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The Fool with Two Demons / Master of the Ingeborg Psalter

Fantasies from Evil Spirits? Faeries in the Medieval Imagination


“There are also others who say that they see women and girls dancing by night whom they call elvish folk, or faeries, and they believe that these can transform both men and women or, by leaving others in their place, carry them to elf-land; all of these are mere fantasies bequeathed to them by an evil spirit.”

 - From an English sermon c.1390.

This opinion from an unknown Wycliffite preacher at the end of the 14th century, sums up well the orthodox ecclesiastical view of faeries, and people’s belief in them, during the late Middle Ages. In order to counter an evident vernacular belief in faeries, the Church’s official line was that the faeries were the result of delusions orchestrated by the Devil and his evil minions for various nefarious purposes. This was (from 1184) reinforced by The Inquisition, which could include questions in its commissions about any interactions with the faeries, aimed at weeding out heretical beliefs and punishing the perpetrators.

‘Wycliffite Preacher’, English 14th century

‘Wycliffite Preacher’, English 14th century (Public Domain)

There are many sermons and treatises, dating back to the 12th century that underline this official doctrine, aiming to convince those being preached at that the faeries were nothing more than demons in disguise. This orthodoxy also found its way into popular Saints Lives (usually stories of marvels from the fifth to eighth centuries, but not recorded in manuscript until much later), including that of St Collen, who, whilst residing in Glastonbury was invited by the faeries to ascend to the top of Glastonbury Tor to receive the hospitality of Gwyn ap Nudd, the King of the Faeries.

 St.Collen parish church: Stained glass window showing Saint Collen.

 St.Collen parish church: Stained glass window showing Saint Collen. (CC BY-SA 3.0)

Sure enough, once there he found himself in a lavish palace, inhabited by the faeries and their king, who offered food and drink to the saint. But St Collen was having none of this, and drew out a vial of holy water, sprinkling it over the king causing him and the faerie illusion to vanish, leaving the saint alone on the hilltop.

The insinuation is that Gwyn and his faeries were merely the work of the Devil, conjured up to tempt the saint. But these texts only give us a top-down idea of medieval faerie belief, created as they were by an ecclesiastical elite for specific didactic purposes; namely, ensuring that the common people were taught that faeries were devils. However, there is a rich vein of medieval vernacular literature that suggests populist opinion was at variance with this official position.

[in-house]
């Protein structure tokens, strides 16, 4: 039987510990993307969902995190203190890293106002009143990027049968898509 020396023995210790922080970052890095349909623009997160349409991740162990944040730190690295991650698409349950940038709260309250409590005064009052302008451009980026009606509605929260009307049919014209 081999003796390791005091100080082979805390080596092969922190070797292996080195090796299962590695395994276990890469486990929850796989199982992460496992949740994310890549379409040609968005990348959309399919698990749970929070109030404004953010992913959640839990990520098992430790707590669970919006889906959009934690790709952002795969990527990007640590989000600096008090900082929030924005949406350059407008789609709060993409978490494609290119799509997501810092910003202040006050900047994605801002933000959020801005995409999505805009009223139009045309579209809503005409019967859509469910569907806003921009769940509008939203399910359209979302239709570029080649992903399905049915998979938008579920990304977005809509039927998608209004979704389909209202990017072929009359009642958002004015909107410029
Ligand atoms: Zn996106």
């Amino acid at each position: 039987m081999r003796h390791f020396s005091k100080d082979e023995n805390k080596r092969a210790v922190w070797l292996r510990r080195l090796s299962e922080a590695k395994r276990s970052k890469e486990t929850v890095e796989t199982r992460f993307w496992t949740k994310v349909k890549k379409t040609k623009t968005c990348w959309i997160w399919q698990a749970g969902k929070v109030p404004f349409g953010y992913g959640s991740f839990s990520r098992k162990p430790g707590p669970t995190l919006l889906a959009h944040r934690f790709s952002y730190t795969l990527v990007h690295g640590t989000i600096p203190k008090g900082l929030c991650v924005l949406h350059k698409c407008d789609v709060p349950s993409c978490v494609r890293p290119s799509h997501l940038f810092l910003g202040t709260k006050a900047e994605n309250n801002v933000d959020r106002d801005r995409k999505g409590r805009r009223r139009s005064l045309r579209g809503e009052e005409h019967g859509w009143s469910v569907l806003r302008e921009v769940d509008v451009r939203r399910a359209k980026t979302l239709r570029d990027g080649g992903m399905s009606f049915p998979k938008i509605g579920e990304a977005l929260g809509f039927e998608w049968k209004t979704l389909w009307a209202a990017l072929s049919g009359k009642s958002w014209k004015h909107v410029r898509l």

The Medieval Vernacular Belief in the Faeries

Richard Firth Green, in his 2016 book Elf Queens and Holy Friars, digs deep into the medieval vernacular belief in faeries, mostly by utilizing the surviving texts of mystery plays, to demonstrate that there was a widespread acceptance of the faeries as a supernatural race of beings who interacted with humans on a regular basis. He makes the convincing argument that this was a popular cultural reaction to the ecclesiastical conception of faeries as minor-demons. Many of the mystery plays (which were performed in villages and towns throughout medieval Europe) incorporated faeries as plot devices, with the assumption that the audience would know exactly who they were, and that they were not demons, but rather arbiters of a supernatural realm that was neither heaven nor hell. There was even a recurring theme in these plays that used a common faerie motif to portray Christ as a changeling child, interacting with his faerie helpers towards some mutually acceptable conclusion.

15th-century image showing a faerie/demon changeling

15th-century image showing a faerie/demon changeling (Public Domain)

Other medieval commentators and chroniclers were also not so quick to dispatch the faeries to the work of the Devil. In the 12th and 13th centuries, English luminaries such as William of Newburgh, Walter Map and Ralph de Coggeshall wrote extensively about the faeries, without portraying them as demons. William and Ralph both recounted the story of The Green Children as a real faerie-story that actually happened…


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Top Image: The Fool with Two Demons / Master of the Ingeborg Psalter (Public Domain), Deriv.

By Neil Rushton

nrushton's picture


Neil Rushton is an archaeologist and freelance writer who has published on a wide variety of topics from castle fortifications to folklore. Recently he has been exploring the confluence between consciousness, insanity and reality and how they are affected through... Read More

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